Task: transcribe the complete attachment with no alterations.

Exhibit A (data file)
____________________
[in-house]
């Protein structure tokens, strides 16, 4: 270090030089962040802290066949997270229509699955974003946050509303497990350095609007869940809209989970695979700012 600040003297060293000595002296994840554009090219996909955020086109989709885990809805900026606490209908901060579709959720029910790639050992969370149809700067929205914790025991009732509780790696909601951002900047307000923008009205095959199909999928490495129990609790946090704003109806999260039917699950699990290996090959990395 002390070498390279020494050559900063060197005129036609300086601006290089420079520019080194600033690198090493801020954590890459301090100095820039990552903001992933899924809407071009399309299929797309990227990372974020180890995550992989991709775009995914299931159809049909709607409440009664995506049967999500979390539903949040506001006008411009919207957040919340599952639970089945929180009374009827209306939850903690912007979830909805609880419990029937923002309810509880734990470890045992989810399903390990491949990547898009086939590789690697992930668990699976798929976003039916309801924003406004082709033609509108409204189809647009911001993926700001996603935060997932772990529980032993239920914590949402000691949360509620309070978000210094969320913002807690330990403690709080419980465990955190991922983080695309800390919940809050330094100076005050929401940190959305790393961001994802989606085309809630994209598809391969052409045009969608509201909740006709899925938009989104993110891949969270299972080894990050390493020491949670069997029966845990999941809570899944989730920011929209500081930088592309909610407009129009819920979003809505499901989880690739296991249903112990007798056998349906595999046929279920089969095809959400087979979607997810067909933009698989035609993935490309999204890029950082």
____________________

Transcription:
[in-house]
């Protein structure tokens, strides 16, 4: 270090030089962040802290066949997270229509699955974003946050509303497990350095609007869940809209989970695979700012 600040003297060293000595002296994840554009090219996909955020086109989709885990809805900026606490209908901060579709959720029910790639050992969370149809700067929205914790025991009732509780790696909601951002900047307000923008009205095959199909999928490495129990609790946090704003109806999260039917699950699990290996090959990395 002390070498390279020494050559900063060197005129036609300086601006290089420079520019080194600033690198090493801020954590890459301090100095820039990552903001992933899924809407071009399309299929797309990227990372974020180890995550992989991709775009995914299931159809049909709607409440009664995506049967999500979390539903949040506001006008411009919207957040919340599952639970089945929180009374009827209306939850903690912007979830909805609880419990029937923002309810509880734990470890045992989810399903390990491949990547898009086939590789690697992930668990699976798929976003039916309801924003406004082709033609509108409204189809647009911001993926700001996603935060997932772990529980032993239920914590949402000691949360509620309070978000210094969320913002807690330990403690709080419980465990955190991922983080695309800390919940809050330094100076005050929401940190959305790393961001994802989606085309809630994209598809391969052409045009969608509201909740006709899925938009989104993110891949969270299972080894990050390493020491949670069997029966845990999941809570899944989730920011929209500081930088592309909610407009129009819920979003809505499901989880690739296991249903112990007798056998349906595999046929279920089969095809959400087979979607997810067909933009698989035609993935490309999204890029950082």